I see this as an expression of despair from real peace. In my view this is also an illusion that will backfire very soon.
* Even if it would be advisable to evacuate some settlements, I think it should never appear as a reward to Palestinian violence. Such rewards were given in the past and we - and the Palestinians - paid for that severely. Let me mention that wonderful settlements in Sinai were evacuated (justly or otherwise) at the time - but as a reward for utter reconciliation.
* The settlements are real home for over 200,000 people, who, at least from their point of view, live there rightfully, encouraged by the various governments of Israel. Evacuating them must be a major trauma on social, economic, political, cultural, ethical levels. Israel will need a miracle to survive such a blow.
* The settlements are not the cause of the conflict and abolishing them is not a cure - but maybe an additional damage. It may be easy to hold to this issue when all paths seem closed. Indeed it is more reasonable to direct demands towards the more open free society than to a closed terrorized public. But let us not be too influenced by the propaganda of any side and discuss problems to their depth.
And the problem is not military expediency but how shall we live in the future.
Is not an open dialog among the interested parties the best way to advance?
As I said, I am going to be absent for the rest of the month, but I am willing to continue this discourse.
Yours with best regards,
----- Message No. 3 -----
From: Harrison Owen
To: Asher Shla'in
Sent: Thursday, December 19, 2002 11:46 PM
attached map displays of the current settlements. Assuming that the detail
comes through, it is very clear that East Jerusalem is but a minor part.
Everything else is, and will continue to be, a source of infinite blood shed.
It is all quite indefensible short of taking over the whole occupied territory
on a permanent basis and expelling the current population. Which would seem to
be Sharon's policy -- and if so -- it is clearly "working" as the
residents of Yanun left their home in October to avoid harassment from the
Settlers. I can see no possible excuse for any of this, which probably explains
my "temperament," immoderate as it may be.
From: Asher Shla'in
To: Harrison Owen
Sent: Sunday, December 29, 2002 2:26 AM
Subject: Re: Settlements
I just came from Britain and found your message.
I do welcome any immoderate temperament, as far as it does not cause withdrawal from dialog. (Of course I recognize also the right - well demonstrated in your "open space" - to make use of one's Two Feet and walk away from a discourse at will).
Your argument is well put and clearly documented, and I intend to discuss it soon.
In the meantime, I wish to share with you a message that arrived at my mailbox a week after yours on the same subject.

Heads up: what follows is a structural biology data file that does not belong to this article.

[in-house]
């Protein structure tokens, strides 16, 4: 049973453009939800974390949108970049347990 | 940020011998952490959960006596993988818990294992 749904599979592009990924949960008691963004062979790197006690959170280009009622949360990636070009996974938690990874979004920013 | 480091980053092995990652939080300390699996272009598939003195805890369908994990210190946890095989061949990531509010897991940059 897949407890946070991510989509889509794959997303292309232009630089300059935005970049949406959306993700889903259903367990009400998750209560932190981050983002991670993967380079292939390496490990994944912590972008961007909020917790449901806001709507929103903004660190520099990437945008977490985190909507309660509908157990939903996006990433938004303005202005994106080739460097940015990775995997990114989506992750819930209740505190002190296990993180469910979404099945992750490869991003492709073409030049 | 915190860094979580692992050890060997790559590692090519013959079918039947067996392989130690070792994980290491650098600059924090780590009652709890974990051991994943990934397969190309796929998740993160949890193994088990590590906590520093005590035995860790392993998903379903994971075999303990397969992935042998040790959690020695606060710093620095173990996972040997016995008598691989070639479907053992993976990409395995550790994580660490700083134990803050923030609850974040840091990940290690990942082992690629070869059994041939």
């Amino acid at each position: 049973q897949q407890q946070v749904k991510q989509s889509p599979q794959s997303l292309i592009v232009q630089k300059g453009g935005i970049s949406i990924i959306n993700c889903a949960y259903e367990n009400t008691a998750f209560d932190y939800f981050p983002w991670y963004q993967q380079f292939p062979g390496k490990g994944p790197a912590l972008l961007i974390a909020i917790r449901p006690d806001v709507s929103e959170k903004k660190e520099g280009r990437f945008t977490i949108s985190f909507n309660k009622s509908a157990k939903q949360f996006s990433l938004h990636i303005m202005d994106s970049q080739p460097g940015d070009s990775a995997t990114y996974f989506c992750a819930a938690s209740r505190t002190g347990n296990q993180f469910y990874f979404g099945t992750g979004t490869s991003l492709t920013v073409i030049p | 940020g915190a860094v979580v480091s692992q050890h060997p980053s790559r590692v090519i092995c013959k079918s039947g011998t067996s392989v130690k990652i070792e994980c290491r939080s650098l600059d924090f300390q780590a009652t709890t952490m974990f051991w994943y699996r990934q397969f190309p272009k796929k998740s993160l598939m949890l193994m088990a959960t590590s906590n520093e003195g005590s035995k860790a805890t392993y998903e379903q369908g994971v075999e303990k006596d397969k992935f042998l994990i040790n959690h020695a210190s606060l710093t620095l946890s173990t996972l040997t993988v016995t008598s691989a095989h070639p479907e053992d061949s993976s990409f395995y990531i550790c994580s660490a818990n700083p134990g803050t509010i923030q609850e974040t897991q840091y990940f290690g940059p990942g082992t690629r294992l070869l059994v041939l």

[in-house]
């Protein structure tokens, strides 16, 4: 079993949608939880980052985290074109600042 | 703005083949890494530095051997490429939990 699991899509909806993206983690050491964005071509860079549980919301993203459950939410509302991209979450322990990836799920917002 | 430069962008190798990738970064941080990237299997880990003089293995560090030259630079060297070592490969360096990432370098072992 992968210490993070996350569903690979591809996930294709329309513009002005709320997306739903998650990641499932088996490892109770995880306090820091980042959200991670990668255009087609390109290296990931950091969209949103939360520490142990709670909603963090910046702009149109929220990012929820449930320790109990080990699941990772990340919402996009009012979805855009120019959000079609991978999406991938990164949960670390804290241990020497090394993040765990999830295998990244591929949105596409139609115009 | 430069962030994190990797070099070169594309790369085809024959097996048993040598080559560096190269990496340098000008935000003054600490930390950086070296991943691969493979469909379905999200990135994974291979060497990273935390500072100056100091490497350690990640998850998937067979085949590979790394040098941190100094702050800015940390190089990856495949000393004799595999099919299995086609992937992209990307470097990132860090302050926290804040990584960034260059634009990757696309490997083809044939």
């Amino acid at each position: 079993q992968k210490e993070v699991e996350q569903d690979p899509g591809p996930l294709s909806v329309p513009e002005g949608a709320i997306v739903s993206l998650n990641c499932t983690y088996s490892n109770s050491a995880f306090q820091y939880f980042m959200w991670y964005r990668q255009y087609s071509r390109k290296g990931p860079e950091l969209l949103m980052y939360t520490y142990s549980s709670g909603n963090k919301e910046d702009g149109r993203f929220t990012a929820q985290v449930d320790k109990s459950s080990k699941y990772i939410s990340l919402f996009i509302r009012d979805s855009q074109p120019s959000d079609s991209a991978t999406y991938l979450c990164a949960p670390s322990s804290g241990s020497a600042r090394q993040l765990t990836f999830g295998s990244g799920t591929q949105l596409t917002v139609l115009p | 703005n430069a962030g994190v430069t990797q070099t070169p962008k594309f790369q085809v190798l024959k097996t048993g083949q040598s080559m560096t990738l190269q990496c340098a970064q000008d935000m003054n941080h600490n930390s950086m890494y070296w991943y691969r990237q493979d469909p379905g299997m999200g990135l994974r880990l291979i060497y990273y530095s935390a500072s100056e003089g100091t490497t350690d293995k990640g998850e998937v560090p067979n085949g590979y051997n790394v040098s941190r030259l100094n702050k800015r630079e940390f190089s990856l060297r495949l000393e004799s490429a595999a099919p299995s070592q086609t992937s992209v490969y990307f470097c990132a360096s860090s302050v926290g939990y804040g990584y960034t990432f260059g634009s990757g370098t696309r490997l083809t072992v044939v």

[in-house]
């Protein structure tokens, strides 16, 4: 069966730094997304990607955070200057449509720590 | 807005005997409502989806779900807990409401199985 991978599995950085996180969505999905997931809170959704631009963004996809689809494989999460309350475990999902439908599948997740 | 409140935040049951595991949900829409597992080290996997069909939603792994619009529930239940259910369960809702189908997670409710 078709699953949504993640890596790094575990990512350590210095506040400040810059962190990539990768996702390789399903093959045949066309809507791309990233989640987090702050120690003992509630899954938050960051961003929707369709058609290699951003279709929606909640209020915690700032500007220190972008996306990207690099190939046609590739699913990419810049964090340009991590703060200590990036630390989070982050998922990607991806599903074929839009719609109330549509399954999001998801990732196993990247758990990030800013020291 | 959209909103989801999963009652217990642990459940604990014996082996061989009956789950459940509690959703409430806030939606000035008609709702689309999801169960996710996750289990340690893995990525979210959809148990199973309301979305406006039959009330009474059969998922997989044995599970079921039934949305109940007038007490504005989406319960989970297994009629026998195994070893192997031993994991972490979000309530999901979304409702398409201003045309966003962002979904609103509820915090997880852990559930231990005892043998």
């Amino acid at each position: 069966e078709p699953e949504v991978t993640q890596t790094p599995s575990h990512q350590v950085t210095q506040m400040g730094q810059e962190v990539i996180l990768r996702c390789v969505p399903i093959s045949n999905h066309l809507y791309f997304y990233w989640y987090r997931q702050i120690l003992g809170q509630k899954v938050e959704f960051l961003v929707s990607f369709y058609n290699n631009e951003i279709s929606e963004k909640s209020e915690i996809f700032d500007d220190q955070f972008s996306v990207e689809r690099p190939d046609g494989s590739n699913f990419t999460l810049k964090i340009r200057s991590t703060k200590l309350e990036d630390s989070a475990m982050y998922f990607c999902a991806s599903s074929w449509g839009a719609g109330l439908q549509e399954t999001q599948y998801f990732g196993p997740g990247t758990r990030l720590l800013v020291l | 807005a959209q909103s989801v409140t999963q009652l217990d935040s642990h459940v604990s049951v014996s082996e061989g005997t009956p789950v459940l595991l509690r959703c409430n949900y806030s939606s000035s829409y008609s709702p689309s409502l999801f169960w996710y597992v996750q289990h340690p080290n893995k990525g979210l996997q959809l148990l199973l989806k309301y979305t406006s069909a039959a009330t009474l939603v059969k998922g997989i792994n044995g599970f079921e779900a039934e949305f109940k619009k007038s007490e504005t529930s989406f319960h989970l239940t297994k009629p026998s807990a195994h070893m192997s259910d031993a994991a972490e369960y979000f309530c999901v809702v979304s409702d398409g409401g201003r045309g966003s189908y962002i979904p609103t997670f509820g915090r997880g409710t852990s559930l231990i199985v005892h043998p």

I realize that this message does not answer the clear points you had raised - as I say I shall try to do this separately. Indeed, it is phrased more like debate or even propaganda rather than like dialog. Yet, as it came under my hand, I thought it can help with the background.
My response is going to be in a different direction, as your main argument requires.
Yours in Dialog
A good counterbalance to all you've heard, are hearing, will hear, about Israeli "settlements" being an obstacle to peace.
THE 'SETTLEMENTS' ISSUE
By Joseph Farah
Once again, we're hearing that awful word again in the context of the Middle East debate. "Settlements."
what the conflict is all about, we're being told. That's why the Arabs are mad
at the Israelis. That's the root of the violence, the terrorism, the hatred.
U.S. Ambassador to Israel Daniel Kurtzer raised the ugly specter of "settlement" recently in a speech last week. Kurtzer, the former ambassador to Egypt and one of the architects of the failed peace process, once again blamed Israel as an obstacle to peace.
"Israeli settlement activity cripples chances for real peace," he said. He also underlined with emphasis and a pregnant pause this conclusion: "Settlement activity must stop."
What about these "settlements"? What are they? Why are they bad? Why should they be stopped?
I think most Americans and most non-Israelis draw certain mental pictures when they hear this term. I know I did before I began visiting "settlements" in Israel. I discovered they were not armed camps. They were not frontier outposts in alien territory. They were not fortresses built to grab more land for Jews. No. Much to my surprise, I found these "settlements" to be nothing more than communities - peaceful Jewish communities that don't interfere with nor abrogate anyone else's rights. They reminded me of suburban developments in Southern California more than threats to peace.
The word "settlement" itself is loaded. Who is a "settler" in the Mideast? According to the Arabs, only Jews are "settlers." But that simply is not the case.
Arafat himself was born in Egypt. He later moved to Jerusalem. If, at the moment, he is living in the West Bank, he is a "settler" there, not a native. Indeed, most of the Arabs living within the borders of Israel today have come from some other Arab country at some time in their life. They are al "settlers."
For instance, just since the beginning of the Oslo Accords, hundreds of thousands of Arabs have entered the West Bank or Gaza - and never left. They have come from Jordan, Egypt and, indirectly, from every other Arab country you can name - and many non-Arab countries as well. These surely aren't "Palestinians."
Since 1967, the Arabs have built 261 settlements in the West Bank. We don't hear much about those settlements. We hear instead about the number of Jewish settlements that have been created. We hear how destabilizing they are - how provocative they are. Yet, by comparison, only 144 Jewish settlements have been built since 1967 - including those surrounding Jerusalem, in the West Bank and in Gaza. Why is it that only Jewish construction is destabilizing?
The Arab "settlement" activity is not new. This has always been the case. Arabs have been flocking to Israel ever since it was created - and even before, coinciding with the wave of Jewish immigration into Palestine prior to 1948.
And that raises a question I never hear anyone ask: If Israel's policies make life so intolerable for Arabs, why do they continue to flock to the Jewish state? Why aren't they leaving in droves if conditions are as bad as they say?